17. mabelle fernandez
    November 21, 2010 / 3:38 pm

    Chris do you have a receipt for Hayacas (spelling ??) a pastelle type food made from corn meal, spices, chicken and wrapped on a banana leaf. Thanks

  18. lord elpus
    August 15, 2010 / 7:24 pm

    im a calypso fan from Wales who has visited Trini twice and have cooked Trini food there and back home to great acclaim.I shopped at a big store in Diego Martin,similar to a Hi Lo but bigger and bought some salted pigtail.I love heavilly roasted chicken wings and belly pork so just roasted them and gnawed them off the bone,i have also made pigfoot souse Trini style.But this recipie sounds great.Browning the meat brings out natural sugars and i can imagine how the caramel will add extra richness.Cant wait to try this recipie.well posted.thanks.

  19. carol
    July 13, 2010 / 3:15 pm

    Hey Chris, I am from Jamaica, West Indies. the way I know how to make pigs tail soup is first you have to soak the pigs tail from over night in water or before you cook it, or you scall (boil) it off in some water to get rid of the excess salt and then you place it in the pot with red peas until they are half cook and the peas is the one to give the colour, then you put in the ground provisions with your dumplins, and then your seasnings like scallion, thyme, hot pepper, garlic, pimento, onion, a pack of cock soup or chicken noodle soup and a little salt to taste (if needed) and let it cook . depends on the size of the pot and the amount of vegetable you put in like irish potato, carrot, turnip and pumpkin it should give it a little thickness. That's how we make it in Jamaica West Indies. (Carol)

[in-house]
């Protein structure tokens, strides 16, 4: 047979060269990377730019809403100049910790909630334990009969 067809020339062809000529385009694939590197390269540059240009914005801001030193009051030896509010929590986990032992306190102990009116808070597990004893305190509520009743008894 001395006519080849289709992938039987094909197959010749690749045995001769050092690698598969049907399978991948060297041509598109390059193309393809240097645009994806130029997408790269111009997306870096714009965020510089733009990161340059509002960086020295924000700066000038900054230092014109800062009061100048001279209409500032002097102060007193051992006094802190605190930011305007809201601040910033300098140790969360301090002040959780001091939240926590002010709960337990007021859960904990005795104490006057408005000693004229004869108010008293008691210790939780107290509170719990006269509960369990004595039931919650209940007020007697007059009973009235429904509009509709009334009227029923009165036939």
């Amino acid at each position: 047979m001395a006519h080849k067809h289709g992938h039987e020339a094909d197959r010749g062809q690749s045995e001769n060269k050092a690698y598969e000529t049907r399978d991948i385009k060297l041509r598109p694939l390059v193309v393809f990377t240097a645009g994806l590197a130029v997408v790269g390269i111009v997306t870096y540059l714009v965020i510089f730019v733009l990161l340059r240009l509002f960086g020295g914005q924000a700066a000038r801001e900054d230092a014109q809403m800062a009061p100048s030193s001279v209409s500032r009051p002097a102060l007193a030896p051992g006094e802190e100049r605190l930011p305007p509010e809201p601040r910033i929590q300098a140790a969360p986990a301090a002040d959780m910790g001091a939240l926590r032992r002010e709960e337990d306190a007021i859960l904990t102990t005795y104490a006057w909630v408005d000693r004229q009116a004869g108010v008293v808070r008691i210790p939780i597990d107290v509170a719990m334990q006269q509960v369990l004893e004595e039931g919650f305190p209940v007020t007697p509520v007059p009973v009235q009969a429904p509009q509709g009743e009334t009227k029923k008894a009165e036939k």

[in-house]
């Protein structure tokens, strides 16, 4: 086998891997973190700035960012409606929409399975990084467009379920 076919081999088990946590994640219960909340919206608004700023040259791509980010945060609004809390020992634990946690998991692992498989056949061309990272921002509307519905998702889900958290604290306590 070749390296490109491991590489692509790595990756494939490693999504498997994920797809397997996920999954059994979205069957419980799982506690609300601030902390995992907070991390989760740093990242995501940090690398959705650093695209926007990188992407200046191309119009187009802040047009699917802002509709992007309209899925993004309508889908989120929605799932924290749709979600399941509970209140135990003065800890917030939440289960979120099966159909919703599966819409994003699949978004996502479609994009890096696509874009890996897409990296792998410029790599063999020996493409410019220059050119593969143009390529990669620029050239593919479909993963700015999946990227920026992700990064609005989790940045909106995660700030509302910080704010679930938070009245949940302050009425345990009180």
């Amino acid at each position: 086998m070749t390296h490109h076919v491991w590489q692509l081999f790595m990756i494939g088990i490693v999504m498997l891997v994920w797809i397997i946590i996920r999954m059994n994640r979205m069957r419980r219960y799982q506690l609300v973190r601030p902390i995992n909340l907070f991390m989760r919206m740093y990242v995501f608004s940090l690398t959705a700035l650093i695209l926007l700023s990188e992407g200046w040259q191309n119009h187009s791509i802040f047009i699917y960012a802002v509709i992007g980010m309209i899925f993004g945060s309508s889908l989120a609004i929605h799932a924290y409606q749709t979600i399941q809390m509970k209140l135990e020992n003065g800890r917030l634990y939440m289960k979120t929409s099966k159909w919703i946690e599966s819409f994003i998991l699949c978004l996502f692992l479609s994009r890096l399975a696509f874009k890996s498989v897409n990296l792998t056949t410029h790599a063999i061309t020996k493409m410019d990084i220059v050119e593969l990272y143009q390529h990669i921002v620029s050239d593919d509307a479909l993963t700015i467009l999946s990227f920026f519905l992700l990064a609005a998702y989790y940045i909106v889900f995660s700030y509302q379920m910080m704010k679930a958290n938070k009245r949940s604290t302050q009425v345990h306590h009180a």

• July 14, 2010 / 7:33 pm

      Carol. thanks so much for sharing your recipe with us. We also make one that's very similar but we add a few flour dumplings as well. I think I'll give your recipe a try this Saturday (dedicated soup day)

  20. Ashley
    July 1, 2010 / 6:44 pm

    Wow, that soup looking good. The only fing I haven't eaten on the pig is the rope. I intend to try the colouring; have never had it before.

    • July 14, 2010 / 7:31 pm

      season the rope well before trying 🙂

  21. Mary
    June 14, 2010 / 1:02 am

    I'm from Trinidad and I've never seen anyone brown there sugar for color, maybe i'll try it next time. I personally like the slight yelowish color from the split peas, but I'll try your way sometime. I'm in Maryland and it is hard to find pig tails so i use ox tails or cow heal instead.

    • June 17, 2010 / 1:12 am